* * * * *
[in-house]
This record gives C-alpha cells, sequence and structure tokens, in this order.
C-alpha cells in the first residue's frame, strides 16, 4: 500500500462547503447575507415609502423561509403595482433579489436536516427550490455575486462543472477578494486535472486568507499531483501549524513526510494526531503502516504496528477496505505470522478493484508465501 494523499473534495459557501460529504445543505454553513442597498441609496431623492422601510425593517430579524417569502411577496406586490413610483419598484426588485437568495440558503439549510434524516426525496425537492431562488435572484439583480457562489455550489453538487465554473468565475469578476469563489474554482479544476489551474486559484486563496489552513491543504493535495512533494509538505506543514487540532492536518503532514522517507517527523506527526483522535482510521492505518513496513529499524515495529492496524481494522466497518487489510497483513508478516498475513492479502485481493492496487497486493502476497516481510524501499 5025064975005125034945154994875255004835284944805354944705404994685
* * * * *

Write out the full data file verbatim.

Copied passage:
[in-house]
This record gives C-alpha cells, sequence and structure tokens, in this order.
C-alpha cells in the first residue's frame, strides 16, 4: 500500500462547503447575507415609502423561509403595482433579489436536516427550490455575486462543472477578494486535472486568507499531483501549524513526510494526531503502516504496528477496505505470522478493484508465501 494523499473534495459557501460529504445543505454553513442597498441609496431623492422601510425593517430579524417569502411577496406586490413610483419598484426588485437568495440558503439549510434524516426525496425537492431562488435572484439583480457562489455550489453538487465554473468565475469578476469563489474554482479544476489551474486559484486563496489552513491543504493535495512533494509538505506543514487540532492536518503532514522517507517527523506527526483522535482510521492505518513496513529499524515495529492496524481494522466497518487489510497483513508478516498475513492479502485481493492496487497486493502476497516481510524501499 5025064975005125034945154994875255004835284944805354944705404994685